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Kinky Sex: When Did BDSM Become So Wildly Popular?

BDSM, once viewed as the exclusive fiefdom of really creepy perverts, has crossed over and become quasi-respectable, stylish and safe.
 
 
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It’s just another day at The Armory in San Francisco: A bound and naked woman is laid out on a stylish serving table. Elegantly-dressed people of both sexes gather around—enjoying the view, apparently—and take turns having their way with her. Various devices are deployed—dildos, floggers, electrical stimulators. She says “Thank you, sir” and “Thank you, madam” frequently.

Welcome to "The Upper Floor," a high-definition Internet reality show where, website copy states, “real submissive women and real submissive men become house slaves to be dominated, trained, punished, spanked, whipped, and fucked … Inspired by the legendary French BDSM erotic novel The Story of O, The Upper Floor illustrates real lifestyle BDSM as it is lived by 24/7 slaves and Masters, complete with … explicit sex in bondage, punishment, erotic humiliation, and more.”

The Upper Floor is a project of Kink.com, a thriving pornography business that was founded by Peter Acworth, a British-born entrepreneur and lifelong aficionado of BDSM (for Bondage, Domination, Submission—or Sadism—and Masochism). Kink.com sells subscriptions to websites with names like Hogtied.com, SexandSubmission.com and, yes, TheUpperFloor.com. Acworth often attends these, er, corporate events. “He’s the master of the house,” says colleague John Sander.

Only in Satan’s City by the Bay, right? Not exactly. Acworth was recently invited to speak at a summit on innovation convened by the ever-so-respectable The Economist. That’s right—the king of kink was given a place on the dais alongside a Harvard Business School professor, an Intuit business executive and other decent folk. Whether you view this as the end of civilization or a sign of progress, one thing is sure: a barrier has come down.

BDSM is all over our entertainment media, too. In her latest music video, Christina Aguilera slaps a riding crop against her palm, laps from a cat dish, and sports a rhinestone-studded ball gag. In movies like the 2005 comedy hit The Wedding Crashers and television shows like the self-consciously low-brow mockumentary RENO 911!, kinky scenes are played for laughs.

The lesson, kiddies? BDSM, once viewed as the exclusive fiefdom of really creepy perverts, has crossed over and become quasi-respectable, stylish and safe. Comical, even!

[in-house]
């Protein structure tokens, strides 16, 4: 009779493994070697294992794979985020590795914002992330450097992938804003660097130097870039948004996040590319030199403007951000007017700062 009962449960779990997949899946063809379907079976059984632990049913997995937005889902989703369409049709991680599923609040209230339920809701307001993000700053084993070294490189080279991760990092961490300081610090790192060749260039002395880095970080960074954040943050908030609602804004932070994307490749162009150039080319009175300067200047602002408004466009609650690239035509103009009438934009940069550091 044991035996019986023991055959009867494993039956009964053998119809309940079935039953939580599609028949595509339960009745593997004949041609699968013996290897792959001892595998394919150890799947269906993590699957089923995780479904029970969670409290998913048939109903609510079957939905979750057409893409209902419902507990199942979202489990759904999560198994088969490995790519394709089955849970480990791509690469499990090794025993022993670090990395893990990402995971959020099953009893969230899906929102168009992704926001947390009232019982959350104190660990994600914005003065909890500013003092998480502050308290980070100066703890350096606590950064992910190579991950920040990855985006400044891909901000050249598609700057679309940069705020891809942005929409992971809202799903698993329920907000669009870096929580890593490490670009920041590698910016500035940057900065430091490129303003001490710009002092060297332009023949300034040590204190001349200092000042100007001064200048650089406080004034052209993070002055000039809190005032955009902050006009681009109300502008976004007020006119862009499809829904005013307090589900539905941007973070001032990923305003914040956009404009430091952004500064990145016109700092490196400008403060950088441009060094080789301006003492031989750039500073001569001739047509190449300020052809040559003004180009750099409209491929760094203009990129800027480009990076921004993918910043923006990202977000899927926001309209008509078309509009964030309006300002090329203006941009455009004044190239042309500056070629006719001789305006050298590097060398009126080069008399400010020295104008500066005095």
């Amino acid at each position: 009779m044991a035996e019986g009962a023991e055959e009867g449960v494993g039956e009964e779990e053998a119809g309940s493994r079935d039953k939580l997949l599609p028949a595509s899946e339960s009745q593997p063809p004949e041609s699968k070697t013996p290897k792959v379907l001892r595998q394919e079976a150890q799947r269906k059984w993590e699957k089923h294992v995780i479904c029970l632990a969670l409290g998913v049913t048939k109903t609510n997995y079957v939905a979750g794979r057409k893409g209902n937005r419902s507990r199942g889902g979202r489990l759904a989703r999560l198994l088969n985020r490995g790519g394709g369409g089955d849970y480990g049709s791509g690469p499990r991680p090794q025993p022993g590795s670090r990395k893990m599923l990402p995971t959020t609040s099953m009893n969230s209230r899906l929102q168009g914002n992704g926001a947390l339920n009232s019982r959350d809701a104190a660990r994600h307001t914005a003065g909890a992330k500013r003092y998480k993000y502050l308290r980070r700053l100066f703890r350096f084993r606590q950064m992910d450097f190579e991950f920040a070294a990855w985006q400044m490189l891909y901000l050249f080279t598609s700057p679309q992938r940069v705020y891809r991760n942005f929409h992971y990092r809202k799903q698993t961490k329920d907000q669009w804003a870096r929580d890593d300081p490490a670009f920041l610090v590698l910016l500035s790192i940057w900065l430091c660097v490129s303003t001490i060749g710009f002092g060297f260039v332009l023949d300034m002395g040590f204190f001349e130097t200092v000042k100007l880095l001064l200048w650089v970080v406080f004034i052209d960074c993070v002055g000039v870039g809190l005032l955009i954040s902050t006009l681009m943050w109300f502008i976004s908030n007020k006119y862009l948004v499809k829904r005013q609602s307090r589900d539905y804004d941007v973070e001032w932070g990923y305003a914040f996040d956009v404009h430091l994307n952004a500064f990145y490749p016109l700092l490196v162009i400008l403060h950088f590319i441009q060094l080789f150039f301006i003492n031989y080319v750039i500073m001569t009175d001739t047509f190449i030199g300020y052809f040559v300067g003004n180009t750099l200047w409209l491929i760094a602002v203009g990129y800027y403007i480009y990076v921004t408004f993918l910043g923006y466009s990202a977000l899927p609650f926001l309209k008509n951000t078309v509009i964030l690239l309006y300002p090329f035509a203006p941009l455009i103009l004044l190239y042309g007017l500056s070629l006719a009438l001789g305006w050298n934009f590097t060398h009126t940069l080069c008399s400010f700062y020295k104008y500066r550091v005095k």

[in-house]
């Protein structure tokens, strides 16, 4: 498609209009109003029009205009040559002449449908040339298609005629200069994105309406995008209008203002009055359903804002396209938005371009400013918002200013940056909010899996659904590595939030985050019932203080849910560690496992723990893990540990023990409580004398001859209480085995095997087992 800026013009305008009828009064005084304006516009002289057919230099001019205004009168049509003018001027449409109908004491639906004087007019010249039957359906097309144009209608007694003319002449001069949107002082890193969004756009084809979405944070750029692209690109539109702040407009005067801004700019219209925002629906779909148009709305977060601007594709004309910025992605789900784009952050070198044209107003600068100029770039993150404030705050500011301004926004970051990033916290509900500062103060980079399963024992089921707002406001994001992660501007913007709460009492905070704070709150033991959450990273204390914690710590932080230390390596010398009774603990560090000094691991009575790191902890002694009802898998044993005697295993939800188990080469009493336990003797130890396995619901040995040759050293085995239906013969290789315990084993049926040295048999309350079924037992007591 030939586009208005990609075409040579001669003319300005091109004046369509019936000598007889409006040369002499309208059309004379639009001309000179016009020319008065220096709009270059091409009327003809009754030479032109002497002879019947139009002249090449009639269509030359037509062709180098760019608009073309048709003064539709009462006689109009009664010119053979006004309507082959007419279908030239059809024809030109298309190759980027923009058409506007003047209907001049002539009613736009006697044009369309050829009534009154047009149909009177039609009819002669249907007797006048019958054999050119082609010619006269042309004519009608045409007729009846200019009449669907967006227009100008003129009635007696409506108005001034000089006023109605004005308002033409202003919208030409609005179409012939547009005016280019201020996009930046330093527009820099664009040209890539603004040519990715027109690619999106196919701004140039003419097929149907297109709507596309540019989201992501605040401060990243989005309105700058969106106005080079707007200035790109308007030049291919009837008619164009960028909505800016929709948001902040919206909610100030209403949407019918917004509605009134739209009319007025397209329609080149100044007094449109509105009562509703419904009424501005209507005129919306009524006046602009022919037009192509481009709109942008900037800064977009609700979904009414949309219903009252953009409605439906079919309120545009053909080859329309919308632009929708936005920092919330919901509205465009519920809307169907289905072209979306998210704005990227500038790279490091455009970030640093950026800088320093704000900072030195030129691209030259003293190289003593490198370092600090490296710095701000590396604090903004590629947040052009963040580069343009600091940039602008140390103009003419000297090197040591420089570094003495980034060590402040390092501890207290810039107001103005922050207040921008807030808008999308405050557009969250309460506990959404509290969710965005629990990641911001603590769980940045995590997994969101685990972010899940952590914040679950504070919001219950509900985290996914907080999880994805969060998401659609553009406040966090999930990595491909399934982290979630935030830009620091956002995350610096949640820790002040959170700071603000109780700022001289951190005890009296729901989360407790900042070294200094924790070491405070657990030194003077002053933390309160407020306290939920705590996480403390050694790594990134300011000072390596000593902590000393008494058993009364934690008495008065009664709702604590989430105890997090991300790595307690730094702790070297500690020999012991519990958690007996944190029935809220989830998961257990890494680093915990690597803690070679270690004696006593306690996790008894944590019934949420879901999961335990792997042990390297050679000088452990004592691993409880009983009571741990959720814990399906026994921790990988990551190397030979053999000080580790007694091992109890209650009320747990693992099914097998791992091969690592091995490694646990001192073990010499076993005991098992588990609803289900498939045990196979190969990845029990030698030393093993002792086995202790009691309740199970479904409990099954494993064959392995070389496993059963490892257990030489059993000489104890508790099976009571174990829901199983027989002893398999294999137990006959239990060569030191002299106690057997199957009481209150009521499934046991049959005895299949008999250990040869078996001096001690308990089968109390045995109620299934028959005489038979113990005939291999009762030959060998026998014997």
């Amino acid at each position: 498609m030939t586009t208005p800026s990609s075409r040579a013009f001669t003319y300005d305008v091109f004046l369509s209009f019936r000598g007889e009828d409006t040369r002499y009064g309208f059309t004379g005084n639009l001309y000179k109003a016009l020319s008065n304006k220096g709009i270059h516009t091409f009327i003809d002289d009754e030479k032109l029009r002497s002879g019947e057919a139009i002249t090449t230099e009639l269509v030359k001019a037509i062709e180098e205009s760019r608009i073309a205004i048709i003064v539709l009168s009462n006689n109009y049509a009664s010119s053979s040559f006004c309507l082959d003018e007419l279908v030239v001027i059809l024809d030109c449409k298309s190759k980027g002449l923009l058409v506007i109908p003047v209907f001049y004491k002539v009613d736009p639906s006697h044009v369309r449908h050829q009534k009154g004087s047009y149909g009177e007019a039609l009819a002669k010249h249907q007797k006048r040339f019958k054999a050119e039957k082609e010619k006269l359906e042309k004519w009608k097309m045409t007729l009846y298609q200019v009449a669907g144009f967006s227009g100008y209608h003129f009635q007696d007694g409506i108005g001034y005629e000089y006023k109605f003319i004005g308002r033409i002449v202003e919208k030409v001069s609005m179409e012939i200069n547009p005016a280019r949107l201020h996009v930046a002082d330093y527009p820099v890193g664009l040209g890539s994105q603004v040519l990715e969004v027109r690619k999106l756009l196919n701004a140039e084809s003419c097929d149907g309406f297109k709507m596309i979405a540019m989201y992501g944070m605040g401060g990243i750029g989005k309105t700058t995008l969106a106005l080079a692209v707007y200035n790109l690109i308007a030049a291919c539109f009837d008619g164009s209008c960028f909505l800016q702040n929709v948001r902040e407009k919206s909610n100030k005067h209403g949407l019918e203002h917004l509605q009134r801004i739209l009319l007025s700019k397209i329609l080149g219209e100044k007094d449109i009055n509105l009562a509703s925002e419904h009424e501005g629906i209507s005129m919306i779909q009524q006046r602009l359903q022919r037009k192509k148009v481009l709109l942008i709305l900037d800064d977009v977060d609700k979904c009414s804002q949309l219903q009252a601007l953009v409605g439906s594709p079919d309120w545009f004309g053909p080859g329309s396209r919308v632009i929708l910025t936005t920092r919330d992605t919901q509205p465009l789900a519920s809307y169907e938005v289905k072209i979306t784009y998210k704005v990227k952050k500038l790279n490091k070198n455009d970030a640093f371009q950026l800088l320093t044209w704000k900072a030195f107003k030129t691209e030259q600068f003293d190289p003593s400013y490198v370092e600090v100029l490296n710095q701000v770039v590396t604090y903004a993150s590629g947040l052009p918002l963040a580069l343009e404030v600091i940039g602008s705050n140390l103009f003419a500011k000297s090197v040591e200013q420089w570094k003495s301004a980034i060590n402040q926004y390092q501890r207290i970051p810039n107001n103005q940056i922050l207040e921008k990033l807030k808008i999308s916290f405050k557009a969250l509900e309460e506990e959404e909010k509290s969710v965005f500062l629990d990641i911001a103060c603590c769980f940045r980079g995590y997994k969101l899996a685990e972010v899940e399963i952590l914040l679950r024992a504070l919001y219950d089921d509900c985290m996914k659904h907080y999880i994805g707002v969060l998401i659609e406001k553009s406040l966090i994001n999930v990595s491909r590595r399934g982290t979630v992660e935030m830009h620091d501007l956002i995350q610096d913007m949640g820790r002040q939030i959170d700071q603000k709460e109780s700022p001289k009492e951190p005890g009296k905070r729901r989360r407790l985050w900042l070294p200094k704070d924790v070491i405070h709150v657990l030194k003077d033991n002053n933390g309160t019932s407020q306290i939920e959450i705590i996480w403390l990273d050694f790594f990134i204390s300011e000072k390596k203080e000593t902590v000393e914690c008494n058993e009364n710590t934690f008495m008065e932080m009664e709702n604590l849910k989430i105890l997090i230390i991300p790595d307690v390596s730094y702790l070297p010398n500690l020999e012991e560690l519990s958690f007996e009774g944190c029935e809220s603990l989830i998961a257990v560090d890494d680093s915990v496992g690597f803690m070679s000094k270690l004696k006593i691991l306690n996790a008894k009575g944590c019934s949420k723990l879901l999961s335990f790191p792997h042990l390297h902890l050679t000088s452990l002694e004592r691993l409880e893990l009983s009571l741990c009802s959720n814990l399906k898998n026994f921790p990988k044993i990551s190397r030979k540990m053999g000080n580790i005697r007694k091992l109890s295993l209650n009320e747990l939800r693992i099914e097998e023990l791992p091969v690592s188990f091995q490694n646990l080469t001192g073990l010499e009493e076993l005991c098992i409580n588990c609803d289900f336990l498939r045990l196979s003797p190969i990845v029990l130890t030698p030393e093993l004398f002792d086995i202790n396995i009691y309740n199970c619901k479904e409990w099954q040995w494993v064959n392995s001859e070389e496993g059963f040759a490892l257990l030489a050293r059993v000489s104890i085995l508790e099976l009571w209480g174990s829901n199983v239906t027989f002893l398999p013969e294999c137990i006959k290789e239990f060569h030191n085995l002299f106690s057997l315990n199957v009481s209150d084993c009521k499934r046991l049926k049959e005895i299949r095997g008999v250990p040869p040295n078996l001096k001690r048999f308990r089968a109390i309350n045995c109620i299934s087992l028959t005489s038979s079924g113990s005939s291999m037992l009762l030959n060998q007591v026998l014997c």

The shifting public perception of BDSM is one of those seeming overnight changes that was centuries in the making. In the late 18th Century, the Marquis de Sade put his profoundly sick-puppy stamp on kink, firmly establishing it as sex play (sex pain, really) between non-consenting adults. A hundred years later, when psychologists started studying this behavior, they found their subjects in insane asylums. “Criminals were their point of reference,” says Denver-based sex therapist Neil Cannon. No wonder, then, that BDSM meant a brute in a basement with an unwilling woman and a whip.

That’s not what healthy kink is about—not by a long shot. “Safe, sane and consensual” is the prevailing community standard. Although Ernest Greene, the executive editor of Larry Flynt’s Taboo magazine and a long-time leader in the BDSM community, has a “quibble” about the phrase—“Is it really sane to wear latex in July?”—the basic point remains. Kink done right is about sexual power games played out in circumstances that make it safe for everyone. And it’s done right by almost all practitioners.

The public perception of kink is shifting to match the reality. More and more people are coming to see your typical BDSM practitioner as the man or woman next door who enjoys consensual role-play along with, maybe, a dollop of pain on the side (or elsewhere).

It’s the more accurate view, according to sex therapist Cannon. “While every group has its outliers, kinky people tend to be well-adjusted and emotionally stable,” he says. “These are healthy, high-functioning people.”

 
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